Australia and Israel have signed a new tax treaty which, following its entry into force, will represent the first tax treaty between the two countries. The new tax treaty, the Convention between the Government of Australia and the Government of the State of Israel for the Elimination of Double Taxation with Respect to Taxes on Income and the Prevention of Tax Evasion and Avoidance and its associated Protocol was signed on 28 March 2019 in Canberra by the Assistant Treasurer, the Hon Stuart Robert MP.
Further information on the signing of the Convention is available in the Treasurer and Assistant Treasurer's Joint Media Release.
A summary of the main features of the new treaty is outlined below.
Main features of the new treaty
Anti-abuse and prevention of non-taxation rules
The preamble clarifies that the express purpose of the treaty is to eliminate double taxation with respect to taxes on income and on capital without creating opportunities for non-taxation or reduced taxation through tax evasion or avoidance, including through treaty-shopping arrangements.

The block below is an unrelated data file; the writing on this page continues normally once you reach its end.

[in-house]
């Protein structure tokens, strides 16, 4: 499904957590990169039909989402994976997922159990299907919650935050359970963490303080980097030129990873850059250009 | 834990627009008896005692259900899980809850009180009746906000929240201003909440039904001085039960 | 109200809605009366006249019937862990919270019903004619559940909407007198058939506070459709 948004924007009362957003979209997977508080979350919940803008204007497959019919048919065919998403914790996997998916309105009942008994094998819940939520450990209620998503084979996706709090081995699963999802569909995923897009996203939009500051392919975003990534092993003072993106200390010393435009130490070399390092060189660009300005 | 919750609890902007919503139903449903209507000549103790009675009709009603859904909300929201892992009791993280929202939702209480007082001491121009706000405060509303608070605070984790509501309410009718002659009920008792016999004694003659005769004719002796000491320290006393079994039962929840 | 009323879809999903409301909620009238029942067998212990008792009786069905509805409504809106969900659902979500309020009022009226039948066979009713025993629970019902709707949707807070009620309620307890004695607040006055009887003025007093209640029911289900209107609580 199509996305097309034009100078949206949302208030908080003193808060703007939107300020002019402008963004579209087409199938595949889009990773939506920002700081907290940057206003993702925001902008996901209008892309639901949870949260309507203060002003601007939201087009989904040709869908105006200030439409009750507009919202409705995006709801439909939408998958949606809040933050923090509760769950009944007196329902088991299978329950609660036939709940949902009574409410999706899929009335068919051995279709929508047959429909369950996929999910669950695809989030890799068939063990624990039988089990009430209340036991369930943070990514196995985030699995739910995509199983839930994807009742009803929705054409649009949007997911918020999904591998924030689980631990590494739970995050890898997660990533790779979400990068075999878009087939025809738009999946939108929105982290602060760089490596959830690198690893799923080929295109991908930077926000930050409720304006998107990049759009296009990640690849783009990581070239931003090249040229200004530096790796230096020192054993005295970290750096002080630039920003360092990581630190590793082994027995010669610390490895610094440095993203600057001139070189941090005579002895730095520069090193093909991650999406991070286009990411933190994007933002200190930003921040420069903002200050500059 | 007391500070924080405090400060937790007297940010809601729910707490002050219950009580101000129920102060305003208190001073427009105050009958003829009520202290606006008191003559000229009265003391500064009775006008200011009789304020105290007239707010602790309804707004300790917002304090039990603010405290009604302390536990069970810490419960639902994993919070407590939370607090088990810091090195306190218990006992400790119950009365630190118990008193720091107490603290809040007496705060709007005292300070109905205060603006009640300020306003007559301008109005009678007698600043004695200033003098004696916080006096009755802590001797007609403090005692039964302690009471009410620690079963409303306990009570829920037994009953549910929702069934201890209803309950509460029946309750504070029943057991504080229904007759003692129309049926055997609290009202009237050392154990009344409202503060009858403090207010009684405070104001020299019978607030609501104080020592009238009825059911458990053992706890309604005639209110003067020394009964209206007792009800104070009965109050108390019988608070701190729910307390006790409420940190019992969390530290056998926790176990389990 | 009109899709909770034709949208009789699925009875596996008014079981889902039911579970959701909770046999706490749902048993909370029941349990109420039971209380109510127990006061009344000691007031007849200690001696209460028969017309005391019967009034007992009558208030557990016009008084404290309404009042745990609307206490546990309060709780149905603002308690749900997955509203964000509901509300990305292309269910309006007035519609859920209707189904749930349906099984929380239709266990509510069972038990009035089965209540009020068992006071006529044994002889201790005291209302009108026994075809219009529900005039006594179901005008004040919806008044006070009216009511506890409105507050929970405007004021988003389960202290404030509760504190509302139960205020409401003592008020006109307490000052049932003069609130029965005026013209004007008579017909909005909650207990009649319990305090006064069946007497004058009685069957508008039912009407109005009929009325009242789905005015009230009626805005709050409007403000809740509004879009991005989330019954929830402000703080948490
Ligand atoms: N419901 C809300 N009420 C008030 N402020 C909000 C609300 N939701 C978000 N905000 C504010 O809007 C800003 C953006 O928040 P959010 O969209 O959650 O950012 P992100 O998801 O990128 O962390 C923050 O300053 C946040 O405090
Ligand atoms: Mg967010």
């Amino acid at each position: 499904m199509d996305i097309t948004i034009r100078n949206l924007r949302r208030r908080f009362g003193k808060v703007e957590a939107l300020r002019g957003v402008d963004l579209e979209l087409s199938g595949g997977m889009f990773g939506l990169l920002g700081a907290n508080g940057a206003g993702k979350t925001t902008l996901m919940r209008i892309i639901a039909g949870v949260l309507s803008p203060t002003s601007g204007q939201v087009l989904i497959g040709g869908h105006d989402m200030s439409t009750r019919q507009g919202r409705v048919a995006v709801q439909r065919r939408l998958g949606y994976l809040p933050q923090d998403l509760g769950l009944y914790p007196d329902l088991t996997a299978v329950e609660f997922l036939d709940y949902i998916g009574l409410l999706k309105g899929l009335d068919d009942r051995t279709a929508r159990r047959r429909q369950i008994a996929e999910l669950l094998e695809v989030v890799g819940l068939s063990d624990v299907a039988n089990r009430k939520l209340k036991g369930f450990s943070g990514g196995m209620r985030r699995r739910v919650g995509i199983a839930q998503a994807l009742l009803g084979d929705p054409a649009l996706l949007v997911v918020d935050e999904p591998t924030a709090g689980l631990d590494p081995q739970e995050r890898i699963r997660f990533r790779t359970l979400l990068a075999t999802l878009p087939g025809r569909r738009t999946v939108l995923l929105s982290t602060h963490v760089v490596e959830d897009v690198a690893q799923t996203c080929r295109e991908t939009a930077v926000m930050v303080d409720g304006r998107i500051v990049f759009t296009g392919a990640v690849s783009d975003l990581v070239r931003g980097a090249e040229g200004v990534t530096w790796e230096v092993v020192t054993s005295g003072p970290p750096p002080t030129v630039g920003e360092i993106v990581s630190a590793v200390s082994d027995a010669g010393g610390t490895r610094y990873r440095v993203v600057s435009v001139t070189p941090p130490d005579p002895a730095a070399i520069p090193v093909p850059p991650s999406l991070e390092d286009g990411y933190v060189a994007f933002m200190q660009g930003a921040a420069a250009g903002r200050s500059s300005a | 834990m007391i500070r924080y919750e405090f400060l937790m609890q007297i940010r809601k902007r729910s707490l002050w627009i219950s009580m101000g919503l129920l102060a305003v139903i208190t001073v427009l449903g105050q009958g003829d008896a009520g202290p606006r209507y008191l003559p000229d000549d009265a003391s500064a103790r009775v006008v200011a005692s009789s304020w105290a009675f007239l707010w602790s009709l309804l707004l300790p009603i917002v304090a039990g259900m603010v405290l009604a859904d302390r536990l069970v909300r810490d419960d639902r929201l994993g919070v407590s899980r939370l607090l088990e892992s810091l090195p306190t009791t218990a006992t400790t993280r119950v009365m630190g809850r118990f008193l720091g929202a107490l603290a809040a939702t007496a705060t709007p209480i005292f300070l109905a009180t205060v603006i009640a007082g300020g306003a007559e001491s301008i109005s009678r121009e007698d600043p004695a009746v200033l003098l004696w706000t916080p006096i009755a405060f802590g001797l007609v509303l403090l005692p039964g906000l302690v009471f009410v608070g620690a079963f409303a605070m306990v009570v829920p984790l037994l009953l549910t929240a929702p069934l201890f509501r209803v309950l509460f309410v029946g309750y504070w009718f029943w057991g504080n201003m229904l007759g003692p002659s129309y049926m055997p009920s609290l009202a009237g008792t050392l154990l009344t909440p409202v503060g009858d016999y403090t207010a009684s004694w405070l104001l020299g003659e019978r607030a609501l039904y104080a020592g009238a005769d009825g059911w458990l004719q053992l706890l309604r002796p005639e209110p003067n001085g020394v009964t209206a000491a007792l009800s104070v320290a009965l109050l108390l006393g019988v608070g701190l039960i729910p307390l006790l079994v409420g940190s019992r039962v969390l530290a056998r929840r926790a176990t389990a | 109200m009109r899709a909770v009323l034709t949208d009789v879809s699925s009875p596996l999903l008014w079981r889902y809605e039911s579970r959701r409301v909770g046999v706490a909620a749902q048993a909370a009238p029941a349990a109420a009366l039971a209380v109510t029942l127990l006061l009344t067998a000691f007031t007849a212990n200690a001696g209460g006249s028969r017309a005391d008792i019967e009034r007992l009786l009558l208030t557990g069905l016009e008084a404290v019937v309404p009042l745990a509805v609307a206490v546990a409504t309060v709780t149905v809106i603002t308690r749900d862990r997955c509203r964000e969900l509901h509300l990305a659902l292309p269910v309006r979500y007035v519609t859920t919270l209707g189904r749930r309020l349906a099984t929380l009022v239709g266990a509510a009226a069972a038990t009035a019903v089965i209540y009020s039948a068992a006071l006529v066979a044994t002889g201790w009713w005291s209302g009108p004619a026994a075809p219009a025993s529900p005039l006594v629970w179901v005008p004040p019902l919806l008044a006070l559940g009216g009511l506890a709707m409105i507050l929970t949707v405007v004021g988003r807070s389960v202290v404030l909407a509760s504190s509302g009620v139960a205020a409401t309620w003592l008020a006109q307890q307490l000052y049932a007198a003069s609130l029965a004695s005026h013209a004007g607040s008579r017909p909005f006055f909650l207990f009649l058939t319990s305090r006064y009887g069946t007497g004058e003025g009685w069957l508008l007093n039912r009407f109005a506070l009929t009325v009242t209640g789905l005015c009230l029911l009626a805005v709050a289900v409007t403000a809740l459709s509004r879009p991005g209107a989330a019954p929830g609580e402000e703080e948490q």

Treaty benefits will be available for income derived by or through fiscally transparent entities or arrangements (such as partnerships and trusts) but only to the extent that the income is treated as the income of one of the country's residents under that country's domestic law.
The taxes covered by the treaty will include income tax, fringe benefits tax and resource rent taxes.
The definition of 'permanent establishment' includes important integrity provisions, which covers a range of circumstances in which both countries can tax business profits.
Income from immovable property
The definition of 'immovable property' will enhance both countries' ability to tax income derived from the use of immovable property, including mining rights.
Business profits will be attributed to permanent establishments on the basis of the 'relevant business activity' approach.
Shipping and air transport